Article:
Best gold plays as prices eye $1,600 level
(Kitco News) Investors should be looking to buy gold in a weaker currency and sell in a stronger one, according to Pepperstone head of research Chris Weston, who is optimistic on gold long-term.
“You always want to buy a commodity in a weakest currency and you want to sell … in the strongest currency. That’s where you get the best bang for your buck,” Weston said in his latest video update published last week.
Some weak gold currencies highlighted by Weston are the Australian dollar and the euro.
“Aussie-dollar denominated gold has been getting some interest. That continues to be a trade as we hone into record-highs … [especially] looking at the RBA meeting next week,” he said.
On Monday morning, spot gold in Australian dollar terms hit a fresh record high of $2,381 before seeing a modest decline. At the time of writing, it was trading at 2,355.39, down 0.73% on the day.
Gold saw rallies in every currency, which makes for a positive investment case, said Weston.
“Strongest currency over the last five days has been the Japanese yen,” Weston stated on Wednesday. “I like to be involved in the gold market when it is rallying against every G10 currency and most emerging market currencies as well.”
In U.S.-dollar terms, gold is trading between the $1,545 and $1,590 an ounce with April Comex gold futures last at $1,582.40, down 0.35% on the day.
Weston is advising to hold long position in gold, which could be hitting the $1,600 an ounce range next.
“That range is still being respected. But if we get a breakout of that to the topside, which is probably my base case at the moment. We probably will establish a new trading range into $1,600. What we are looking at are technical considerations, positioning, risk reversal, and fundamentals,” he said.
The U.S. political situation, the bond market, and global uncertainty are looking to be supportive of gold prices.
All eyes are on the Iowa caucuses, which is officially underway on Monday, with Vermont senator Bernie Sanders leading in the polls.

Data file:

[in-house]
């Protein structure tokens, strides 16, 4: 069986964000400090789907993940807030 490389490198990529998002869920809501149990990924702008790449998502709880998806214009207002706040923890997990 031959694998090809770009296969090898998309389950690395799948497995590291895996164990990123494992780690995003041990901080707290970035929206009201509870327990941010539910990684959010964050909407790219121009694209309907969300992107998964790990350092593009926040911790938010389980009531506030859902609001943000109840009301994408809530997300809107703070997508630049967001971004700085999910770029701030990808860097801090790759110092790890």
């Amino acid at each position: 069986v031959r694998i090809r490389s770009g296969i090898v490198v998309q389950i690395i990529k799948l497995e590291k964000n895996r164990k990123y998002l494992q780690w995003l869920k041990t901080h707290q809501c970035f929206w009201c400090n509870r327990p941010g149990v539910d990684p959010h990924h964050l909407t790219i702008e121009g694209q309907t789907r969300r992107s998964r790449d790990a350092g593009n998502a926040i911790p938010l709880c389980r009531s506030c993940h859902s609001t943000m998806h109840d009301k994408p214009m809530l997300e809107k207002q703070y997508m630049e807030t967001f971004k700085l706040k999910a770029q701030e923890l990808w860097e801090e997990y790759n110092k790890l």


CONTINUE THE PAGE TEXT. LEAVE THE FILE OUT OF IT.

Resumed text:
“Any situation where Bernie Sanders takes a step closer to the Democrat nominee raises the prospect of traders hedging risk with the likes of gold, JPY, and USTs,” Weston said. “Markets are not quite ready for that situation … [He] is looking to take on big tech, big Wall Street with his transaction taxes.”
The closer Sanders gets to the Democratic presidential nomination, the more gold will be used as a hedge, Weston added. “Gold would work very nicely in that situation,” he said.
The bond market is also helping gold as the negative-yielding debt is growing around the world, Weston pointed out.
“Idea that gold doesn’t have any yield at all works perversely as yield in itself. When you are looking at diminishing real returns coming through in the Treasury market, people see this relative attractiveness playing through in the gold market,” he said. “If we continue to see this pool of negative-yielding debt coming back up to 30% of issued debt, then that would be a very positive situation for the gold market.”
On the global scale, markets are keeping a close eye on the fallout from the coronavirus, which is up to more than 17,000 confirmed cases in China and 150 more worldwide.
The full impact the virus will have on China’s economy is still unclear, but Pepperstone estimates that Chinese Q1 GDP could fall below 5%. “The question is what the Chinese authorities will do to try and save that economic situation,” Weston said. “My favorite is to be long in this situation.”